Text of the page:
From time to time we meet people who were born in Iran or their parents were born there, but we never imagined what they may have experienced. We probably know more about the Holocaust having spoken with or heard accounts by survivors in real life or from books and movies. There was one account in this book describing an Iranian man who had escaped to the United States and was a successful florist. It was revealed that the man had been a well-known university cardiologist in Iran before he was forced to leave in order to survive. Once in the United States, he couldn’t imagine going back to school and trying to get credentials and certifications to become a doctor again. So, he put his energy and creativity to becoming a successful florist. Once again, we think, what would we have done? Or perhaps the lingering question is could we have done what most of the characters in this book have done?

This book is apparently inspired by some actual experiences by the author as well as some understanding into what members of her family have gone through. The book is well-written. It serves not only as an insight of the history, but also as a solid description of family relationships and family psychodynamics. I highly recommend this it.

Comment » | FG - Fiction General, HI - History, P - Political

The Underground Railroad by Colson Whitehead

February 6th, 2017 — 3:29pm

As any student of US history would know, there was not an actual “underground railroad” where slaves could ride a train and escape to the north or to the west where they could be free. Rather the term was used for men and women, black and white who risked their lives and developed an “underground” network where fleeing Blacks could be hidden and sheltered as they sought to be free of slavery and oppression that existed in this country.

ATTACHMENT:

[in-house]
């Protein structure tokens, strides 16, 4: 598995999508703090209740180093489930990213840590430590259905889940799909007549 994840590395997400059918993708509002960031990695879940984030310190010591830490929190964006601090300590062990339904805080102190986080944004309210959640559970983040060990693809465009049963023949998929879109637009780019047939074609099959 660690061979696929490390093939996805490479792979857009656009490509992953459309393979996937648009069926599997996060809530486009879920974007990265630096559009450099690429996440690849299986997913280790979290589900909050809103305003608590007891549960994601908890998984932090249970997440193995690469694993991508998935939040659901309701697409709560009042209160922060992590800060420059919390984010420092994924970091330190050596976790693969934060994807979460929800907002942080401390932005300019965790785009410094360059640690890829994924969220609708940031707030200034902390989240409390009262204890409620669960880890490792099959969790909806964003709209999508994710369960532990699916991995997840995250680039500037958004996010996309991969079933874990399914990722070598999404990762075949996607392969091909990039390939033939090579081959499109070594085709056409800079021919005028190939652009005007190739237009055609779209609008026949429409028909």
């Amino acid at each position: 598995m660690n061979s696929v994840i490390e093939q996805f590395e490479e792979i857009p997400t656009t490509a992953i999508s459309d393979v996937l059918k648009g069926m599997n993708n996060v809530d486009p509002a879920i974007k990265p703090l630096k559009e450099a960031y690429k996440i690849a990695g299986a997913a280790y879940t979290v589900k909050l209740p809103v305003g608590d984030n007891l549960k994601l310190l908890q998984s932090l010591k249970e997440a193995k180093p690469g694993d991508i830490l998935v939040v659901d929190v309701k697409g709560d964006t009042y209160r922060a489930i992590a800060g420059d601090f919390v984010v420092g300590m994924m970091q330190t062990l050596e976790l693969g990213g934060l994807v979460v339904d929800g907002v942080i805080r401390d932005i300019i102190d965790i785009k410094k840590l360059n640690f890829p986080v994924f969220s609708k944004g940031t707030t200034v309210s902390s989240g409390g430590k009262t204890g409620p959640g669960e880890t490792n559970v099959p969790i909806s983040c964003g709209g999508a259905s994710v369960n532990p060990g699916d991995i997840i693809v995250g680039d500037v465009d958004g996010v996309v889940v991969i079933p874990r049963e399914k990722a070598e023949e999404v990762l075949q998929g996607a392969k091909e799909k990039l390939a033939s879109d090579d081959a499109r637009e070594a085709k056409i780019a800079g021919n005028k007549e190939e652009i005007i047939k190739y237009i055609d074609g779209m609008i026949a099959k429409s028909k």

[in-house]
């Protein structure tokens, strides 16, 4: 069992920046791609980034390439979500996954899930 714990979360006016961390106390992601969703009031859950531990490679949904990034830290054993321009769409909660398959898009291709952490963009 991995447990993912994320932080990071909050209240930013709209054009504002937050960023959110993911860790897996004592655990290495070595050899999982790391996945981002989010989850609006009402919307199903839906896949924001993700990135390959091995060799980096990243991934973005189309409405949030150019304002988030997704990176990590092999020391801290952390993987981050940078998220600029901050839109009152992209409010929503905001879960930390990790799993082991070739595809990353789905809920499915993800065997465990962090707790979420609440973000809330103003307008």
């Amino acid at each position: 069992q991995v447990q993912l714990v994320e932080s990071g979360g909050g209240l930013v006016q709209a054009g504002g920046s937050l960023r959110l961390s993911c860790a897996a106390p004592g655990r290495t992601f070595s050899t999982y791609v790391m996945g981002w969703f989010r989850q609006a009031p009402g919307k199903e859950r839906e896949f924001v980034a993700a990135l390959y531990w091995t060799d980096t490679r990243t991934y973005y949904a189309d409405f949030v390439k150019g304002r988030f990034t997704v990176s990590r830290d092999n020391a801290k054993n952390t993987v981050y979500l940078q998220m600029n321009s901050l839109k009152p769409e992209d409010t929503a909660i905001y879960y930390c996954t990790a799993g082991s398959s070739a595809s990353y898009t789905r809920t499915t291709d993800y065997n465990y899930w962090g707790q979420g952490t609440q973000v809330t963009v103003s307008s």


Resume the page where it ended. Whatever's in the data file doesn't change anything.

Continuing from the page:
Colson Whitehead, the author of this book turns this metaphor into an actual train which would have the potential to ferry people to freedom. However, the very clear message of this book is that there was essentially no pathway to freedom in our country during this shameful period of US history. We see not only for slavery in the cotton fields and other areas of hard labor but also domestic slavery in the most “genteel” homes. We are reminded of the historical truth of the “breeding” of slaves, since children who grew into adult slaves had monetary value to their “owners.” There can be no denial of the brutal treatment of black slaves who were beaten and raped at will. The concept of so-called “ownership” of another person is explored at length in this book as we are introduced to the “slave catchers”. These are people who chase and trace slaves and bring them back to their “owners” for a large reward (often plus “expenses”). These bounty hunters have no border restrictions and were free to do their work in any part of the United States. As we were reminded of in the outstanding book and movie “12 Years a Slave” there were no safe zones in any part of the United States even in New York and in New England. Perhaps there were some so-called “black freemen” in some states but in additional to prejudice and discrimination which they faced, there was always the possibility of being kidnapped and sold into slavery.